Thomas Schäfer has only been sitting in the VW executive chair for a few weeks – and immediately draws attention to himself with a bang. Not with what he said, but rather with what he didn’t say.
In an interview, Schäfer avoided making a clear commitment to golf. More precisely to the Golf 9.
When asked whether the current eighth is the last Golf, Schäfer dodged: “We will have to see whether it is worth developing a new vehicle that does not last the full seven or eight years. That would be extreme expensive.”
Development costs keep rising
Expensive mainly because the development costs continue to rise, the planned Euro 7 emission standard could cost 3000 to 5000 euros – per car. This can hardly be represented even in the now anything but cheap compact class.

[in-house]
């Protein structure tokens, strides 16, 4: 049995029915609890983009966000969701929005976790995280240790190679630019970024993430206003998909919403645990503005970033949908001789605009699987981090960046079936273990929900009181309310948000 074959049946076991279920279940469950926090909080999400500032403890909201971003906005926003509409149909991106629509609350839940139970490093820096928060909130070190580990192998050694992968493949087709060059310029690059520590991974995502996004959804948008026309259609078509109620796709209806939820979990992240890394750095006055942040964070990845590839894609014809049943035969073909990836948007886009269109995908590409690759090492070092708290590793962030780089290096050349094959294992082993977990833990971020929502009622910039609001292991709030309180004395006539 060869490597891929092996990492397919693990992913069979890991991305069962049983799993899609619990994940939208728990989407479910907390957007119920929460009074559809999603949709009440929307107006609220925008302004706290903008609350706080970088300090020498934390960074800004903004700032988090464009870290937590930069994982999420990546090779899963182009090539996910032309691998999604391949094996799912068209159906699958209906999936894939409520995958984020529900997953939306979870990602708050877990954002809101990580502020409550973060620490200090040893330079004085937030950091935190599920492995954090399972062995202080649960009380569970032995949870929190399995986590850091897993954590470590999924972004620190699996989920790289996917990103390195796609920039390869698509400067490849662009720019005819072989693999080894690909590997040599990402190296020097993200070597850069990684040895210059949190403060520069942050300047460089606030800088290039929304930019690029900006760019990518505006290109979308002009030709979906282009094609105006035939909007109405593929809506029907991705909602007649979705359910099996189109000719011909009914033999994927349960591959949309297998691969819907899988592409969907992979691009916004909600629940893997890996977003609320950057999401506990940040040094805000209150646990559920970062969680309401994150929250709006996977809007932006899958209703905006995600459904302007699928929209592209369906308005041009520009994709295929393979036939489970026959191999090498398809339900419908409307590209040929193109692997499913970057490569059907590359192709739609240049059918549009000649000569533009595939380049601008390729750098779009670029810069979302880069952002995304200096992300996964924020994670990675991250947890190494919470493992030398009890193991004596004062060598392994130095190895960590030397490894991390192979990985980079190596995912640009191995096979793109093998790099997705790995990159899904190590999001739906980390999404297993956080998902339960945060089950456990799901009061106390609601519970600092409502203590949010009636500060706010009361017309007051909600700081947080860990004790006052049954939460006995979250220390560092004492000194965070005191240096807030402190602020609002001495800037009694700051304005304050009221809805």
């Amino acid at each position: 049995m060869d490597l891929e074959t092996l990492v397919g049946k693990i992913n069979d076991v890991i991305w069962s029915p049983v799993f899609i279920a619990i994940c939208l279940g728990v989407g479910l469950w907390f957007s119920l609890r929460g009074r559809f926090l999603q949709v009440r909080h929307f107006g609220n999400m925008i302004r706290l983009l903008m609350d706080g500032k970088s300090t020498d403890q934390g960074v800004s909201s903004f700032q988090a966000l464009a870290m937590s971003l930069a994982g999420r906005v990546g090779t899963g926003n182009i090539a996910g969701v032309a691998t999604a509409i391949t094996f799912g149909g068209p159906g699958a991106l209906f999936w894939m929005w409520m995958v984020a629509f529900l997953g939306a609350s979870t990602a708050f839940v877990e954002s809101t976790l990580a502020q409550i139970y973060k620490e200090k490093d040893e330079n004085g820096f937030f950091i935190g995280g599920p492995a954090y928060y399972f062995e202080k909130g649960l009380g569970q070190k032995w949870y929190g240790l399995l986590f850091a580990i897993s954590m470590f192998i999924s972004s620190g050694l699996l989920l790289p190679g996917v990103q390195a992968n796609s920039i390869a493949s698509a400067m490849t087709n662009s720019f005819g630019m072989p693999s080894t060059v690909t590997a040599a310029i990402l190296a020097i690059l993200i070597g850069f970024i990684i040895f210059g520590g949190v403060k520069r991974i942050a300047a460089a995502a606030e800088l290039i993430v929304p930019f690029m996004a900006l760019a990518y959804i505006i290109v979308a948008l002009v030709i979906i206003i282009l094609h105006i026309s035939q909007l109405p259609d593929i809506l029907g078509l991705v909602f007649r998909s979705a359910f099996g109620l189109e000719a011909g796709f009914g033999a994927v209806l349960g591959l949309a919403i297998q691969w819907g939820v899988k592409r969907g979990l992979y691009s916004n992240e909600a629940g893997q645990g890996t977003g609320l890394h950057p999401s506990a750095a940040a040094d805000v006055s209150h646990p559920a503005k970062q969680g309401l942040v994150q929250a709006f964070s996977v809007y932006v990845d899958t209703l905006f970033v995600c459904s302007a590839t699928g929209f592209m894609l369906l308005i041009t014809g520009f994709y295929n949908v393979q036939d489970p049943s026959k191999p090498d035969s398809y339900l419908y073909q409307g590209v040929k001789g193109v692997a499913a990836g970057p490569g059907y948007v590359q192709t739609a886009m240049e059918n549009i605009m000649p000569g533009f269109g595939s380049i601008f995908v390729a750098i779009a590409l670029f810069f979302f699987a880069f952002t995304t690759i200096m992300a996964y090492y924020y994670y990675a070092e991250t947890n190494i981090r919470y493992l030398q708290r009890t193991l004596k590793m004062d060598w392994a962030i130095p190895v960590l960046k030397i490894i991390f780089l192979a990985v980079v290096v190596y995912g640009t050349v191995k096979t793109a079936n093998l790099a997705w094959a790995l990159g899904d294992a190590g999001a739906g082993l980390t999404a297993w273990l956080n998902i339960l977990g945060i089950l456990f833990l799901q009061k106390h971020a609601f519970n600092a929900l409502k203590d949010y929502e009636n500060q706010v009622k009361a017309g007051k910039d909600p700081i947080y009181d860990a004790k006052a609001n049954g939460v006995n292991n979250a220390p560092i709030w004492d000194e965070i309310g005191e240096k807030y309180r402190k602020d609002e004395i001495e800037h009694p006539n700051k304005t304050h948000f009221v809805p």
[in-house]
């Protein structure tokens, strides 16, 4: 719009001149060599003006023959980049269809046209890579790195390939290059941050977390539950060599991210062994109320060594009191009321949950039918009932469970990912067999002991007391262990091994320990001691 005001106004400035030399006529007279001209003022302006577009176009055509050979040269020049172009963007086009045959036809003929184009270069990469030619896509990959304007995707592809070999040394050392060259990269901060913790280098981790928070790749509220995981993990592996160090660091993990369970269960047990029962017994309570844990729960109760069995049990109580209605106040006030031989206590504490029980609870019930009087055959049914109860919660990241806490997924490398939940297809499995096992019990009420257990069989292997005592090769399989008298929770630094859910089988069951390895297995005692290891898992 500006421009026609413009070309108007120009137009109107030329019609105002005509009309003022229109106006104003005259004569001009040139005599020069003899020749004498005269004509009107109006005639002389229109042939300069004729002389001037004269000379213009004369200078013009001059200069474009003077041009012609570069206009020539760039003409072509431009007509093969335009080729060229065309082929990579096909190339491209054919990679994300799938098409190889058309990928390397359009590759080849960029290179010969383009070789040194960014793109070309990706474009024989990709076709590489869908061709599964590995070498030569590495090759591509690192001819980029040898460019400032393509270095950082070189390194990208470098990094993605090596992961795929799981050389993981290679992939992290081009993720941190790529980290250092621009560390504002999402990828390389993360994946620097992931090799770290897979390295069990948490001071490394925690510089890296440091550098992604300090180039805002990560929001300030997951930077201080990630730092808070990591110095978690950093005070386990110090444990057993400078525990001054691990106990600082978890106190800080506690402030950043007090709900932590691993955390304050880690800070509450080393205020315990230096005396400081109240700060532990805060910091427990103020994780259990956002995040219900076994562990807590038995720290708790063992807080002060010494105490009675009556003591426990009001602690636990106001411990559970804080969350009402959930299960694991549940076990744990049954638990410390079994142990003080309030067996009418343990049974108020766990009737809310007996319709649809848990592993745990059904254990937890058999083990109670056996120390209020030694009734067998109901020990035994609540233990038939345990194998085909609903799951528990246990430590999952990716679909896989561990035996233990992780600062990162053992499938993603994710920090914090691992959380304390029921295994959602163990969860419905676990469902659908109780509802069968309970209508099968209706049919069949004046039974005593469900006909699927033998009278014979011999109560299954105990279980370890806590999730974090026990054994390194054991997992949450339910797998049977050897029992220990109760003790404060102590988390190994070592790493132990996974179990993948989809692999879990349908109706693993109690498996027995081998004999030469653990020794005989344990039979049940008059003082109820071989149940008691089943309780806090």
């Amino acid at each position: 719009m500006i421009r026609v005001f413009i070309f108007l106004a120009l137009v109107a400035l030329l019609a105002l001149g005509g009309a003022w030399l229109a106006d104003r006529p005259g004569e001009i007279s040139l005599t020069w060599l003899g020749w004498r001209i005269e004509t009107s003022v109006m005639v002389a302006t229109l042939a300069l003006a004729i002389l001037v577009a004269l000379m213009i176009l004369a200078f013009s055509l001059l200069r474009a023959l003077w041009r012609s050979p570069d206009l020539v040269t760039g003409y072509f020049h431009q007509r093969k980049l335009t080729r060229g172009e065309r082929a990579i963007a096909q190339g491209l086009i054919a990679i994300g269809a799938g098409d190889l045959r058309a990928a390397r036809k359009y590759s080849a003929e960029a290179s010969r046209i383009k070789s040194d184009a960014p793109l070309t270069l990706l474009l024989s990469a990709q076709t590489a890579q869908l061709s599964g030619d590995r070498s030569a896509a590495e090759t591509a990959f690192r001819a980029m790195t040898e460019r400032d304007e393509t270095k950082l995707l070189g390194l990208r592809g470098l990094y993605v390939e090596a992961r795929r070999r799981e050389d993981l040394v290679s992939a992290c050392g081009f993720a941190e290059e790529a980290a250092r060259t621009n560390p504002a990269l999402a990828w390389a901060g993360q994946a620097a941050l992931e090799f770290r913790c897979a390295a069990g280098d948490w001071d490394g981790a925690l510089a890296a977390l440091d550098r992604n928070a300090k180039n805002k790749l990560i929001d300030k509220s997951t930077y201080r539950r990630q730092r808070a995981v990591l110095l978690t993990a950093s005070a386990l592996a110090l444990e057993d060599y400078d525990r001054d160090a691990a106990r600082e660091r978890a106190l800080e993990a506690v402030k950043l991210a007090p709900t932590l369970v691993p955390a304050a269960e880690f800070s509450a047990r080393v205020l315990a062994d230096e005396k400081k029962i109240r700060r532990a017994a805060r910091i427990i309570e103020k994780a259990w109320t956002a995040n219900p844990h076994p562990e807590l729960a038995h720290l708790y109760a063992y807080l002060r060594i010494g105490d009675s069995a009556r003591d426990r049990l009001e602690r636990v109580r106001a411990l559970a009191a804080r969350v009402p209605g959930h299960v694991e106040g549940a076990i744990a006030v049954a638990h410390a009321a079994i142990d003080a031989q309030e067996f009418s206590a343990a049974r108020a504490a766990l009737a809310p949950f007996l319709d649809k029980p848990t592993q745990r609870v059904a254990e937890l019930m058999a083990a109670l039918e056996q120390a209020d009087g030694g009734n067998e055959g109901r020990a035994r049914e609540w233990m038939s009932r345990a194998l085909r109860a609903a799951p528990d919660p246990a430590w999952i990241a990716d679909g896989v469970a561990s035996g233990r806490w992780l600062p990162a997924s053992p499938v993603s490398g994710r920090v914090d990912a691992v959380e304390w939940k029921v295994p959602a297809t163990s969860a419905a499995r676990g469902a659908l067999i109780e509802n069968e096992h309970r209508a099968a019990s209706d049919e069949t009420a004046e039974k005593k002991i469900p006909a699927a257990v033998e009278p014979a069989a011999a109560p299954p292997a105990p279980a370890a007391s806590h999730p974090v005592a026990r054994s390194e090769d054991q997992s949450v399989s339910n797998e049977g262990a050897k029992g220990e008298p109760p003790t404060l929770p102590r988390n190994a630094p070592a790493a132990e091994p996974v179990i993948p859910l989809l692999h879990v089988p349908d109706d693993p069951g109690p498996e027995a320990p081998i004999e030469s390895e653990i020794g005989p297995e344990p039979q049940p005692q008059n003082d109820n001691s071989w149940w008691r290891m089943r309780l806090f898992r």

The main reason for Schäfer’s hesitation, however, is likely to be that Volkswagen has committed itself to e-mobility and wants to get rid of the combustion engine as quickly as possible.
The new Golf would start in rotation in 2027, theoretically until the combustion engine ban planned by the EU in 2035. But Schäfer sees the future in the ID. models, and nothing will change in this group strategy even after Diess’ departure.
ID.3 takes on the role of the electric Golf
The end has not yet been decided, Thomas Schäfer says: “We will know more in twelve months.”